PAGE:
Christmas stuffed and rolled turkey breast

Impress your family and guests at Christmas with this RACV Club recipe for a succulent stuffed and rolled turkey breast.

Looking for the perfect centrepiece for your festive occasion or Christmas Day? Try City Club Executive Chef Jason Camillo’s stuffed and rolled Christmas turkey breast.

With an outside layer of bacon to add flavour and moisture and a stuffing of sausage, breadcrumb, cranberries, herbs and nuts, this roll is a succulent alternative to cooking a whole turkey.

But if you do decide to cook a whole turkey, Jason has some tips to help you achieve brilliant results.

Tips for traditional roast

Jason recommends buying the turkey at a high-end butcher, such Peter Bouchier in Toorak or Meatsmith in Fitzroy, St Kilda, Balwyn and Brighton.

“It has to be a really good butcher, or any butcher that you have a good relationship with, someone local rather than the supermarket, because you’ll get a better, fresher product from them,” Jason says. “Many butchers prepare everything for you. It will be stuffed and organised, and you just need to cook it.”

Fresh is best because frozen turkey loses moisture when it is defrosted and ends up dry when cooked. “I use a lot of butter, and it depends on the stuffing inside how moist the turkey is going to be,” Jason says. “You can also use bacon around the outside of the breast and that will keep it nice and moist.”

For the stuffing, sage goes well with turkey, and fresh peaches, apricots or cherries will give it a festive lift. For gluten free, you can use cooked rice rather than breadcrumbs, but rice doesn’t absorb the juices and keep the turkey moist to the same degree.

Slow cooking for succulence

Slow cooking is the key to getting the best out of your festive roast. Either start on a high temperature and turn it down, or start on a very low temperature and increase it gradually to get a nice colour on the outside.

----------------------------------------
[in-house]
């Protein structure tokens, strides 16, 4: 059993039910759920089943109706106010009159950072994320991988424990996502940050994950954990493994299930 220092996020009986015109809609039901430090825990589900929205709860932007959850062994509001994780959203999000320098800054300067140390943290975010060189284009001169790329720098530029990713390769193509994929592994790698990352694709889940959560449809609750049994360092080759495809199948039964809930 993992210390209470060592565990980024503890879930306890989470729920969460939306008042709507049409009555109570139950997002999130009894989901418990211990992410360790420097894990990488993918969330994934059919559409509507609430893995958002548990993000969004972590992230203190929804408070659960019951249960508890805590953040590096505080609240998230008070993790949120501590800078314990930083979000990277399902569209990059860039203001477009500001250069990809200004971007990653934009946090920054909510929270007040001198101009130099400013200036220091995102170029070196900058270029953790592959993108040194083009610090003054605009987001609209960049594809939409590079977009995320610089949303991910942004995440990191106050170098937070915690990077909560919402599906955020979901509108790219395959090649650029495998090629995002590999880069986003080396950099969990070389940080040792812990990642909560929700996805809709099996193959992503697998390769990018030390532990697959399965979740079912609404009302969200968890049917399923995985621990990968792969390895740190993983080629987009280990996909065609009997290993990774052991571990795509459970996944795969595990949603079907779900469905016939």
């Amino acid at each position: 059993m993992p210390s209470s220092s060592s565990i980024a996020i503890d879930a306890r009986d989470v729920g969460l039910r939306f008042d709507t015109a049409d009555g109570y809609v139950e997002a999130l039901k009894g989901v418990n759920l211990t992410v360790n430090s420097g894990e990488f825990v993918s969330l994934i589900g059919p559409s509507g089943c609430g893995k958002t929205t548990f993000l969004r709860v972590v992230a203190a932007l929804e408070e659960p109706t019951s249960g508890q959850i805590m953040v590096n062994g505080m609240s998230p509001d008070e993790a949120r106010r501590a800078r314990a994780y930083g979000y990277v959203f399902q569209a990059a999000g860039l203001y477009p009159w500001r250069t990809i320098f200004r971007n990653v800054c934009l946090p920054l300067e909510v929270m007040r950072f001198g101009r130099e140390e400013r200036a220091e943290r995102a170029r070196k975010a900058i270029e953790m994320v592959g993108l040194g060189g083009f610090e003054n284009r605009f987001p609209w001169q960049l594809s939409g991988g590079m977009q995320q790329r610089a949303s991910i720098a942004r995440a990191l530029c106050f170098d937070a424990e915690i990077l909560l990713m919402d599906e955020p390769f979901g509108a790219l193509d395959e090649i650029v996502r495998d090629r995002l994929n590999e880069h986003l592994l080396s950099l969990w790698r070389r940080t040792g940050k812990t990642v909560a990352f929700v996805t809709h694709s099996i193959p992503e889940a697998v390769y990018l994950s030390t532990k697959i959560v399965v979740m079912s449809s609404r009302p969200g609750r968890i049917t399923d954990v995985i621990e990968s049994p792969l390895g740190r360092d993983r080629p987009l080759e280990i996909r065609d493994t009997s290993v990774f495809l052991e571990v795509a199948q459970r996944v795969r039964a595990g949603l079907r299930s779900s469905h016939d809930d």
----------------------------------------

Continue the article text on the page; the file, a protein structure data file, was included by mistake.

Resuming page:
“People get scared with turkey and chicken, and they tend to overcook it to be safe,” Jason says. “The best way is to use a thermometer and cook it to 70°C in the middle. If you’re doing a whole turkey, test the legs because they cook slower than the breasts. You want to get it to 70°C and then take the turkey out and rest it for about half of your cooking time.

Stuffed and rolled turkey

Stuffed and rolled turkey. Photo courtesy of Peter Bouchier Premium Melbourne Butchers

Rolled turkey a great alternative

Jason says stuffed and rolled turkey is a great alternative to whole turkey because it’s easier to cook evenly.

“This is what we do with our chicken in Sojourn. We break the whole chicken down and cook the breast in a rectangular terrine. The legs are rolled, stuffed and cooked in a different way. Then you get that moist, tender dish.”

Stuffed and rolled Christmas turkey breast (serves 6)




  1. Place a large pan over a medium heat and pour in the oil. 
  2. Add the onion. Cover and leave to soften for 3 minutes without colouring. 
  3. Add the garlic, thyme, rosemary and lemon zest and cook uncovered for 1 minute. 
  4. Remove from the heat and leave to cool. 
  5. In a large bowl, mix the sausage meat, dried apricots, pistachios, cranberries, breadcrumbs and egg. Add the cooled onion mixture, followed by the flat-leaf parsley and black pepper.



White wine jus

  • 250ml of white wine
  • 500ml chicken stock
  • 1 tbsp of cornflour, diluted in a little cold water (optional)


  1. Flatten out the turkey breast to 3cm thick and arrange in a rectangle shape, around 30cm x 15cm (trim if necessary).
  2. Lay out the bacon vertically, slightly overlapping the pieces. Lay the turkey over the bacon (30 x 15cm) season with salt and pepper. Place the stuffing down the centre of the turkey and roll tightly to form a roll. Tie with butcher’s string to hold the turkey together.
  3. Heat the duck fat in a large pan and sear to get an even colour (golden brown all over). Then place the roll on a tray with the rack and cook in a preheated 160°C oven for 1hour 20 minutes covered with aluminium foil. Turn the oven temperature up to 185°C, remove the foil, and cook for a further 20 minutes.
  4. Remove from the oven and roasting dish and rest for 20 minutes covered with foil in a warm spot.
  5. Place the roasting dish over a high heat, then add the wine and reduce until almost evaporated, lifting of all the caramelised bits of turkey on the bottom of the dish (a secret tip is to use a pastry brush to help lift off the caramelised bits. It also helps reduce the washing up).
  6. Add stock and bring to the boil, then leave to simmer and reduce to a jus consistency. If you like a thicker sauce, whisk in the diluted cornflour.
  7.  Slice your turkey, and serve with your favourite trimmings, vegetables and condiments. Drizzled with your fabulous jus.


You might also like...